They are Not just Statistics Opioid Crisis Service of Lament

Squamish Elder Xwechtaal (Dennis Joseph) offered a welcome, a territorial acknowledgement and a powerful Travel Song at Christ Church Cathedral’s Opioid Service of Lament.

“On this date, April 14 of 2016, the provincial health officer of the day, Dr. Perry Kendall declared a public health emergency in relation to the opioid-related overdose deaths. In 2016, the rate of overdose deaths per 100,000 people was 20.4. That rate in 2021 was 43 deaths per 100,000 people.2,224 deaths last year, more than six people dying every day. Every day.

These are the statistics and perhaps if we simply keep them as statistics, we can try to ignore them or avoid them or not make any real eye contact with them. But these are real people. People who are our neighbours.

They are brothers, sisters, parents, children. They are uncles, aunties, teachers, lawyers, friends. They are people who work in grocery stores, coffee shops, offices, universities. They are people who know the streets, walk the streets, drive the streets, or have a fancy home on a street. They are like me, they are like you, they are like those people in our lives whom we love and cherish and appreciate. They are all of this and of so much more. But they are real people. Real people with dreams and aspirations and hopes and fears.

Real people who laughed and cried and wondered how this world could be a better, kinder, gentler place. Real people who sadly probably died on their own even though there are many others who could have tried to help them. They are individuals just like us gathered here today to mourn them and mourn what continues to take place. They are not just statistics.” 

With these preceding paragraphs, Bishop John Stephens began his reflection shared at the Opioid Crisis Service of Lament at Christ Church Cathedral at 2pm on Maundy Thursday, April 14, 2022.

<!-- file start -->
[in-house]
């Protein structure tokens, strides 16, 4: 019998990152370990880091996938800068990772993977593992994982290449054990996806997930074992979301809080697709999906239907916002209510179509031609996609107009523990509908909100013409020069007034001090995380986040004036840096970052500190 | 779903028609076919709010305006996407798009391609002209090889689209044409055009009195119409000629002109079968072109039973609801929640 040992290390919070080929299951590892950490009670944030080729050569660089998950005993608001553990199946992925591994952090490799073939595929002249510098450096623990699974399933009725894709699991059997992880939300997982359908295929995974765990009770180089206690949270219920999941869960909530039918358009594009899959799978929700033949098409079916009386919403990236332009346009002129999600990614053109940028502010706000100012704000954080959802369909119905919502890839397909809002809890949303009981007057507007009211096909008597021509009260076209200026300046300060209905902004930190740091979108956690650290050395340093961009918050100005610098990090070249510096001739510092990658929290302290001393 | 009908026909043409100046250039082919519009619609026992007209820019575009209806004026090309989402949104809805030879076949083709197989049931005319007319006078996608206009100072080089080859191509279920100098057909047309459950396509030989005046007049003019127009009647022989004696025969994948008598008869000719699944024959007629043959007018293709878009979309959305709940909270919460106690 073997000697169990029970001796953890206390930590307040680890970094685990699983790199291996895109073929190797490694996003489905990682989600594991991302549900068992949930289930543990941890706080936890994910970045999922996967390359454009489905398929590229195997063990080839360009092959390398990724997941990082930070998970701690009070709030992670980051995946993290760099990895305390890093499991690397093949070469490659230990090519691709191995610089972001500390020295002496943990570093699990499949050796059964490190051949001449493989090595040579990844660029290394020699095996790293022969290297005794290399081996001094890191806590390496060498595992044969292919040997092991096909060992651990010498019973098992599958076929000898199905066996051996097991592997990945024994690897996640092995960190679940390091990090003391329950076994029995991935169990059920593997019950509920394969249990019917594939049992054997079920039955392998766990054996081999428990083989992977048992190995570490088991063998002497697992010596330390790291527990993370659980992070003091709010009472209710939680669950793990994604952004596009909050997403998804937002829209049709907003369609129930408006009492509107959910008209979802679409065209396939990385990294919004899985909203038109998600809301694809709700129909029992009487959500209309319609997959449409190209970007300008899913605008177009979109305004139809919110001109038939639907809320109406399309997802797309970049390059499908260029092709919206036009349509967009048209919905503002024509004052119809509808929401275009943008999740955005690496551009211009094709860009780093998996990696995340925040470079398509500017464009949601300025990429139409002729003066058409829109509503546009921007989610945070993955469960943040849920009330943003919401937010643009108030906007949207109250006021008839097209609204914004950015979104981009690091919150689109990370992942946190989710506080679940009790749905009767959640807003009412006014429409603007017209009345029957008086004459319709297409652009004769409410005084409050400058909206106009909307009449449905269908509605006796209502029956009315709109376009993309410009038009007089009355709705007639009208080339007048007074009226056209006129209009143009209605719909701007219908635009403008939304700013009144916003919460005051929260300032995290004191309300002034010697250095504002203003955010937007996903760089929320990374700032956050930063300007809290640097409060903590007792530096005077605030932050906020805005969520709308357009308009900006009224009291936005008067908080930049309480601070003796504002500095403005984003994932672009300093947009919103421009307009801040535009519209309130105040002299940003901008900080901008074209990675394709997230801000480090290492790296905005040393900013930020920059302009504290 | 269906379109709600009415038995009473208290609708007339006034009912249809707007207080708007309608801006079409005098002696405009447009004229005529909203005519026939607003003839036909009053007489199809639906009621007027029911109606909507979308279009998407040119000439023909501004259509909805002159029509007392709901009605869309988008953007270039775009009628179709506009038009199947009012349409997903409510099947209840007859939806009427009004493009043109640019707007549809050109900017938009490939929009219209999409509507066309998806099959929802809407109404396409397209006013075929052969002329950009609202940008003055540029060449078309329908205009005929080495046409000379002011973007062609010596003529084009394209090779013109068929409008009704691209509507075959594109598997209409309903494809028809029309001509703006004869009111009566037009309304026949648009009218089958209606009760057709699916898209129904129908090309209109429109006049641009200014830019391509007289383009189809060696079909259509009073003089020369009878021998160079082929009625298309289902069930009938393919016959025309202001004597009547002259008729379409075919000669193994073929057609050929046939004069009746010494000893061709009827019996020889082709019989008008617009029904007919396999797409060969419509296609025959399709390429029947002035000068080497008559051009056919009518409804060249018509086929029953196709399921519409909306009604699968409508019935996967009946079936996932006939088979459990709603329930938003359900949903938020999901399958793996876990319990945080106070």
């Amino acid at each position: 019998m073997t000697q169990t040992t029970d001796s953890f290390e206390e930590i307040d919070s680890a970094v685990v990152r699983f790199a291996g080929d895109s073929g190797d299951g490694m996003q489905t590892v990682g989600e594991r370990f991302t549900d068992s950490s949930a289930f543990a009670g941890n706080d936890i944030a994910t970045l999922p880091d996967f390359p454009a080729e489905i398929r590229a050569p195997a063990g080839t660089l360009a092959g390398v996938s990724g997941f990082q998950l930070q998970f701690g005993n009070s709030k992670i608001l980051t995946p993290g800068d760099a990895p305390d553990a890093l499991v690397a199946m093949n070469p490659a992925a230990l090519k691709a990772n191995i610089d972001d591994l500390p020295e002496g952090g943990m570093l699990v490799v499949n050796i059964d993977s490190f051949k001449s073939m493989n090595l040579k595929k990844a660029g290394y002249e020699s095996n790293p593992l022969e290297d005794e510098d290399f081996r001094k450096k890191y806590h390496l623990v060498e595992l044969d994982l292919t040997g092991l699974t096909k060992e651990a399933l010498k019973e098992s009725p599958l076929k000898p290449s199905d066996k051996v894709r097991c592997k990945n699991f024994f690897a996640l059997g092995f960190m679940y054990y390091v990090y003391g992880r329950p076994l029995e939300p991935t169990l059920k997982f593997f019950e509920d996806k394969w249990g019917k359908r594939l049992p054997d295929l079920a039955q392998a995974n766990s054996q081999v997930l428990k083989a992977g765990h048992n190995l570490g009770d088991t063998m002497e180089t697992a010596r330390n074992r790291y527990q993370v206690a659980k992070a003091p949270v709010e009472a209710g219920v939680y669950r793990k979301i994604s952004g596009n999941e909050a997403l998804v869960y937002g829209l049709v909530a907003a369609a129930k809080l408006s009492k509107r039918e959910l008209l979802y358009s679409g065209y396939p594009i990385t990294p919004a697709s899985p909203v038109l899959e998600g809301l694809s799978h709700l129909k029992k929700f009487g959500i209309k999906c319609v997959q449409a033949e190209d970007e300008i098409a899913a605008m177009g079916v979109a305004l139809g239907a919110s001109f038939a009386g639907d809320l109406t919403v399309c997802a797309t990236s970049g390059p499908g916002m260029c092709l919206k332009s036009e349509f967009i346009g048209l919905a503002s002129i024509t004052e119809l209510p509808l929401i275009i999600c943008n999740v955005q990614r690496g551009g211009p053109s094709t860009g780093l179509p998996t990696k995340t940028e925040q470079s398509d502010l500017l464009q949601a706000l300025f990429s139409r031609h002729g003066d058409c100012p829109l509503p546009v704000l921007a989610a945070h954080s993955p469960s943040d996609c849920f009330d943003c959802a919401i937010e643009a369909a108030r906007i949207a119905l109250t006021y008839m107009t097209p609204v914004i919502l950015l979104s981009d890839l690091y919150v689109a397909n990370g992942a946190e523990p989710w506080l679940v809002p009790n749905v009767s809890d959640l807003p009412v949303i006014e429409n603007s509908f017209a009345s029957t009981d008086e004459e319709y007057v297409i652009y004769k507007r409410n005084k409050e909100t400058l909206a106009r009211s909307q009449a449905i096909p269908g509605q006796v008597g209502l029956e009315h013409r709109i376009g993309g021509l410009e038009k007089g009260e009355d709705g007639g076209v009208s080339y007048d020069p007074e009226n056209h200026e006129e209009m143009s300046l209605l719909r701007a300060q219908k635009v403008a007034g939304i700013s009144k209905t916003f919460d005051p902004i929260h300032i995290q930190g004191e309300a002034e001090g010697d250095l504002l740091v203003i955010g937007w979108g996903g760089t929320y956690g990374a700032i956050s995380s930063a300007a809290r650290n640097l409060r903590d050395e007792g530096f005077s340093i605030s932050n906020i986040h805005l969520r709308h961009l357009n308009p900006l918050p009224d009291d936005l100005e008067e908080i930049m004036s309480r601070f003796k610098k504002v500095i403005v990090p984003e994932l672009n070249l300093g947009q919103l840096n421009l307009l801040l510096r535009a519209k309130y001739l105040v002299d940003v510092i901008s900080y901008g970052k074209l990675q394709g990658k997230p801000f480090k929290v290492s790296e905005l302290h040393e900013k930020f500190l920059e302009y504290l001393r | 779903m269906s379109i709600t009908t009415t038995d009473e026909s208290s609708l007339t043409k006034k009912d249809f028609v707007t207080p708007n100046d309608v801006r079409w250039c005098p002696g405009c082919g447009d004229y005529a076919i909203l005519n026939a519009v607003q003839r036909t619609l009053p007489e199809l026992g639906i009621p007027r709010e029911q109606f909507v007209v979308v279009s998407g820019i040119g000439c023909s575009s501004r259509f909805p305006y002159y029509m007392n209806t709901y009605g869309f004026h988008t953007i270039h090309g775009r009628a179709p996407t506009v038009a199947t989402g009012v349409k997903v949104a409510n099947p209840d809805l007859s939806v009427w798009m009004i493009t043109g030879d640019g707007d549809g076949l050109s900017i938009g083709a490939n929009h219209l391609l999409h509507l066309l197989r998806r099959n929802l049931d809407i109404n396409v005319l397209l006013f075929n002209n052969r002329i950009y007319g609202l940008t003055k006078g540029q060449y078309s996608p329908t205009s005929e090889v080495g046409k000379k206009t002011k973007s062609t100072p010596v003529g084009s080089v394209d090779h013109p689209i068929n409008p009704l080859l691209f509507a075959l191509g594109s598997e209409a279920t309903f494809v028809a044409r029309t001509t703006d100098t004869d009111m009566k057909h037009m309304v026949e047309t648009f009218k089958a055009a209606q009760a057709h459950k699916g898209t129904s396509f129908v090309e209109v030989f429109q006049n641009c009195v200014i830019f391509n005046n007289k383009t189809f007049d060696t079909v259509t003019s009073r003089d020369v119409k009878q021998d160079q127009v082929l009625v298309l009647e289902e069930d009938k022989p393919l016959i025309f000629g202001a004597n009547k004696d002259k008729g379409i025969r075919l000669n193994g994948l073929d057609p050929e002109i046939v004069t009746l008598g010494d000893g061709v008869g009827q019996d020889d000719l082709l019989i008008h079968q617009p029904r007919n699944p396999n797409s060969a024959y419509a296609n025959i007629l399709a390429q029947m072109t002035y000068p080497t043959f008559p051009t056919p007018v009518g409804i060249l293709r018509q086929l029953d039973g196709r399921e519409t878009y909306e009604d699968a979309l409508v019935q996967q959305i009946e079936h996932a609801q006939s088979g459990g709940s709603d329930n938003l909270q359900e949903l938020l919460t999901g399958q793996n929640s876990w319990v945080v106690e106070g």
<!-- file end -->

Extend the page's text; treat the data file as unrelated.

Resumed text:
Squamish Elder Xwechtaal (Dennis Joseph) offered a welcome, a territorial acknowledgement and a powerful Travel Song. 

The Lamentation Tree was a significant part of the ceremony—branches drawn on a presentation board with accompanying paper leaves. People attending the service were asked to write the names of victims of the opioid crisis memorial messages on the leaves and then affix them to the tree. The Lamentation Tree was processed into the sanctuary by two members of Providence Health Care, Rejoice Anthony (who is also a Christ Church Cathedral parishioner) and Kate Wilkinson, and placed on the altar before Bishop John’s Reflection. 

Service organizer Sue Cruickshank, ODNW, and the Reverend Alisdair Smith offered prayers, followed by Beth and Rejoice taking turns reading Jan Richardson’s “Blessing When the World is Ending.”

Look, the world
is always ending
somewhere.

Somewhere
the sun has come
crashing down.

Somewhere
it has gone
completely dark.

Somewhere
it has ended
with the gun
the knife
the fist.

Somewhere
it has ended
with the slammed door
the shattered hope.

Somewhere
it has ended
with the utter quiet
that follows the news
from the phone
the television
the hospital room.

Somewhere
it has ended
with a tenderness
that will break
your heart.

But, listen,
this blessing means
to be anything
but morose.
It has not come
to cause despair.

It is simply here
because there is nothing
a blessing
is better suited for
than an ending,
nothing that cries out more
for a blessing
than when a world
is falling apart.

This blessing
will not fix you
will not mend you
will not give you
false comfort;
it will not talk to you
about one door opening
when another one closes.

It will simply
sit itself beside you
among the shards
and gently turn your face
toward the direction
from which the light
will come,
gathering itself
about you
as the world begins
again.

A solo quartet consisting of members of the Cathedral Choir under the direction of Rupert Lang punctuated the liturgy with music appropriate for prayer and reflection, culminating in Rupert Lang’s well-known funeral piece, Kontakion.

Photos & story, courtesy Randy Murray.

Feature image on home page: Lamentation Tree on the altar at Christ Church Cathedral, downtown Vancouver.

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